Just over two weeks ago, I was visiting a friend who suffered a virus attack on her laptop. Annoyed and perplexed, she told me the only thing she could think of was that she had received a Facebook wall post from a friend inviting her to see the people that had viewed her profile. Being less technically aware than I, she clicked on the link hoping to see a list of those who were curious enough about her to view her profile page and photos. Needless to say, she had fallen for what seemed like the oldest trick in the book, at least to an Internet geek like me.
I use the term “geek” loosely because I have worked in the online market for about a decade but a true IT geek I am not. I would say I’m more technically-savvy than a big chunk of the population – I started using the Internet in 1993, I can set up a wireless router, hook up your Internet cable modem, and I even know little tricks like doing a system restore and looking at the source code of a web page to unmask links.
What had infected my friend’s computer looked like a legitimate OS-branded antivirus program to the naked eye but it had all the telltale signs of malware:
- It kept popping up a warning message that would not go away when she closed the pop up, over and over and over again.
- The warning message stated that her computer was infected, that she needed to purchase protection and when she clicked “yes” to their offer of protection she was redirected to a website where she could purchase “their” protection product. Clearly, you cannot trust a virus “solution” coming from a program that is annoying you in the first place.
- Of course when clicking “no” to the protection offer, the warning message would not allow her to access her Internet browser.
- The infection would not allow us to access the System Restore feature to “turn back the clock” to a point before the infection took place.
The kicker: My friend already had brand-name virus protection but it didn’t detect or prevent her from accessing the malicious website that attacked her PC. This incident ended up costing her a week’s worth of PC usage and over $200 in fixes by the local Geek Squad.
This incident reminded me of something that happened several months ago. Even I, with my knowledge of “what NOT to do” in order to avoid virus intrusions, suffered a very similar attack of malware posing as antispyware software.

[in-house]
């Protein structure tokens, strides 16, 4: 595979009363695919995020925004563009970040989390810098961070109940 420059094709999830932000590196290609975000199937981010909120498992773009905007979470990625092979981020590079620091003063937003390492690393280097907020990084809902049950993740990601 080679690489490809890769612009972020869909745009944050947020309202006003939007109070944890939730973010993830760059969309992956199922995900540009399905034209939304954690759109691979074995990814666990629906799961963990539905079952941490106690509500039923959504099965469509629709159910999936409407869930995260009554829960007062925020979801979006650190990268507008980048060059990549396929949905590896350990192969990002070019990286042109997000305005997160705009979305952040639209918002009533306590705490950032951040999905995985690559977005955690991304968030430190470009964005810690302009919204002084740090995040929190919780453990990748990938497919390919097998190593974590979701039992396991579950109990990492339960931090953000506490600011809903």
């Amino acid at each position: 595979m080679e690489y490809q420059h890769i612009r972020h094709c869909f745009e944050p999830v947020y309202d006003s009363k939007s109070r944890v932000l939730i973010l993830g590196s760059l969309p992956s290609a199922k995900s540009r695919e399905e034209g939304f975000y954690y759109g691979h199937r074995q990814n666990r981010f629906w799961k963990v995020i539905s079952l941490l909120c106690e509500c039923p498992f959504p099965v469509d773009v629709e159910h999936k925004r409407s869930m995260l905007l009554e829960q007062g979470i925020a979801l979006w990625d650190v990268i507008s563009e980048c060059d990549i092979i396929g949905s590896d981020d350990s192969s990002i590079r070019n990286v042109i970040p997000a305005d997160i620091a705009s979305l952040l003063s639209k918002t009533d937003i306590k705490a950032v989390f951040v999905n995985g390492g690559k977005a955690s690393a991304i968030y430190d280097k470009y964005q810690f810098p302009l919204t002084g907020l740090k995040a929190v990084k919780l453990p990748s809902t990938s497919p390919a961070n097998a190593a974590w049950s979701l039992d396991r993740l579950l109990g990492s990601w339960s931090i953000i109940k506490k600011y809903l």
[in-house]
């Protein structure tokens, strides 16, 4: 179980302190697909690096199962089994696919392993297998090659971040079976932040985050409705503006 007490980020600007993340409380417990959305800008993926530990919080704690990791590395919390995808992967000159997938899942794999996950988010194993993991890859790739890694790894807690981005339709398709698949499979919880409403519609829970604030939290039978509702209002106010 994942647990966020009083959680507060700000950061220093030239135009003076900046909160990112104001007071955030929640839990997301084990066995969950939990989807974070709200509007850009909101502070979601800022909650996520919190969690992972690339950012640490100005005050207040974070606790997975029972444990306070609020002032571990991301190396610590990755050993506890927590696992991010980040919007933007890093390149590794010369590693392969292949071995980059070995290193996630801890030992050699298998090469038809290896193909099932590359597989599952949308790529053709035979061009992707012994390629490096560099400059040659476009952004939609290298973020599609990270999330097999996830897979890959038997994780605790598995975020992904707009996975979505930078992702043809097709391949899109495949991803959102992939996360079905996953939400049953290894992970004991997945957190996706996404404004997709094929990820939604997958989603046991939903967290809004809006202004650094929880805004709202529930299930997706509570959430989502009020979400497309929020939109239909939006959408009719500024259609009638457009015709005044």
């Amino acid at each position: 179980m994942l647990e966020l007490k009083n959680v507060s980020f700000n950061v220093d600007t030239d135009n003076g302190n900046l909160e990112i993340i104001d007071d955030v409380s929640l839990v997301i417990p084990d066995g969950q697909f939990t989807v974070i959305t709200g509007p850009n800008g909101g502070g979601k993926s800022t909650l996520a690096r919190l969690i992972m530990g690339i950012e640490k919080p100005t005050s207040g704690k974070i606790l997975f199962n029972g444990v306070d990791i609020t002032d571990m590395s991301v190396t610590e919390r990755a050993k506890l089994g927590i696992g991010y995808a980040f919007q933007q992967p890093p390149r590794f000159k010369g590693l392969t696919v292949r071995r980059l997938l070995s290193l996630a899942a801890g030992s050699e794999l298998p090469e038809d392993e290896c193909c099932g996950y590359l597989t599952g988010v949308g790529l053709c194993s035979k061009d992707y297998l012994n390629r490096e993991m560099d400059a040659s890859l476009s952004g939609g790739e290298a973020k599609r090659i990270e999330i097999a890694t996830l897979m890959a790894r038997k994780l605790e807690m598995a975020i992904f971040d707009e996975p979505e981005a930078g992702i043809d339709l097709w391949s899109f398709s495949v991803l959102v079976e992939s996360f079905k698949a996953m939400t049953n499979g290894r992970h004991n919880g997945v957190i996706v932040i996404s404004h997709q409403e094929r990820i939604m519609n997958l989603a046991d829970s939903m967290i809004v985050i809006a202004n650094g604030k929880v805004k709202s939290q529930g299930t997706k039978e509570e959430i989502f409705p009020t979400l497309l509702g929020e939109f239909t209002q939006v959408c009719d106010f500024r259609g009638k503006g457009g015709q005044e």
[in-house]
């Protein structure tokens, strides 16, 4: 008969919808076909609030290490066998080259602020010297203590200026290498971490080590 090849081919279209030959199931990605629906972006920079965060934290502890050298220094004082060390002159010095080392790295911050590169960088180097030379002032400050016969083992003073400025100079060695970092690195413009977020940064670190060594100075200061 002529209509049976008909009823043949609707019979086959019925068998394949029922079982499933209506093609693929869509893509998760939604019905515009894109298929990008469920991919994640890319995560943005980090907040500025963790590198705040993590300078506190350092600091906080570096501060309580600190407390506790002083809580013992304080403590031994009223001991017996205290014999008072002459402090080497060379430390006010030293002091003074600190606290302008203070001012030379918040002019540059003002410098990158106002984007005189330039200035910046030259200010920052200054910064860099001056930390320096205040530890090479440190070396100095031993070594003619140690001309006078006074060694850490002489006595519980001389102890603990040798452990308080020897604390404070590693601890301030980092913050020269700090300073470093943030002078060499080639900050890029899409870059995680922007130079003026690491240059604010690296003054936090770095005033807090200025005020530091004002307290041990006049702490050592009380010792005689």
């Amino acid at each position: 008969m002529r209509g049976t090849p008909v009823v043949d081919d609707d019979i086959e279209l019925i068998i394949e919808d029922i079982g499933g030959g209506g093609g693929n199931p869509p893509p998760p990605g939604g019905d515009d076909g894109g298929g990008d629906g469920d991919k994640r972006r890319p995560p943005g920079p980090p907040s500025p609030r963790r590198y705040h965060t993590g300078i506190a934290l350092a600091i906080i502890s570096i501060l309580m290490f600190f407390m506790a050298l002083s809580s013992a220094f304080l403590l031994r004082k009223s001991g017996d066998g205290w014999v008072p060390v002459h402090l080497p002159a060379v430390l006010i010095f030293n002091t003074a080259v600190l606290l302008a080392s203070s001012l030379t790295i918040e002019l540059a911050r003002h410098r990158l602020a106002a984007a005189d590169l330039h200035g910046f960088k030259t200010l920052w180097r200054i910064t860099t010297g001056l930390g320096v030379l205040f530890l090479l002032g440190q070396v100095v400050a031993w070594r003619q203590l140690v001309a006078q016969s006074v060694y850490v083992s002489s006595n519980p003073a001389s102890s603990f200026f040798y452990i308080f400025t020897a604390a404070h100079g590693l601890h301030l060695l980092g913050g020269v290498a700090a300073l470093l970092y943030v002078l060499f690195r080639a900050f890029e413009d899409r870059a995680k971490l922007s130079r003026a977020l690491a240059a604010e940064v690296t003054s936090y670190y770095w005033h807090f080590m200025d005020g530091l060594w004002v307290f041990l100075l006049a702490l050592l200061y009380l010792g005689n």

I had a different but more prominent brand name antivirus solution than my friend yet mine didn’t protect me either – even though I am careful not to enter suspicious websites, never download anything from P2P or any other websites, and never open email from people I don’t know or click on email links even in emails that appear to be sent from legitimate merchants. I was doing everything right. So why was my computer infected?
Even if you do everything right, you can still be infected. But why pay for something that is not going to do the job? We’ve all had antivirus software that fails us in some way. At the top of people’s lists of what they hate about antivirus software:
- Causes more aggravation with false positives (no, antivirus, Microsoft Excel is not a suspicious program, but thanks for the heightened security…)
- Doesn’t actually detect real viruses – and you get infected (see above)
- Annoying daily “reminders” telling you it’s time to scan for the millionth time (the worst offender usually comes pre-installed on your PC – you all know who I’m talking about…)
- Slows down your computer (waiting for the scan to complete…)
This is why I personally was so impressed with PerfectAntivirus once we launched it. I have never felt so reassured of my computer’s security ever. I tested it on my work PC and I was immediately impressed for just a few reasons:
- It’s what you don’t notice about PerfectAntivirus that impresses me the most. Totally nag-free. It does its job and that’s that. I don’t need to do anything to operate it – no configuring, no scanning, no nothing – it’s pre-set to run while your system is idle so it doesn’t hog your system’s resources.
- The Facebook, Twitter & Search Advisor. You’ll see what I like to call the “green lights” that tell you it’s ok to enter a website. Every link posted on Facebook, Twitter, Google+ – you name it – they all show a big green dot next to them (unless of course the website is unsafe – in that case, it’s a big red dot or “red light” warning you not to proceed). Even greater are the few times that I almost entered a malicious website by accident and PerfectAntivirus literally stopped me from doing so and took me back to the prior page. Whew, close one!
- We really do have the best prices on the market. Just look around. No legitimate antivirus software out there can beat our base price for 1 user. Just try to find someone with a better multi-user discount. Oh and with our free technical support. There is no way you’re going to find it. None.
- You all know and love PerfectDisk. And now you get an extra copy for free just by purchasing PerfectAntivirus. Buy any PerfectAntivirus or AntivirusPlus product (which has all the features of PerfectAntivirus plus antispam, a 2-way firewall and parental controls) and get a 1-user license of PerfectDisk Home Premium for free! Make your hard drive run even faster and more efficiently with PerfectDisk.
Sure, I’m a little biased but I felt so strongly about PerfectAntivirus when I tested it that I had to share!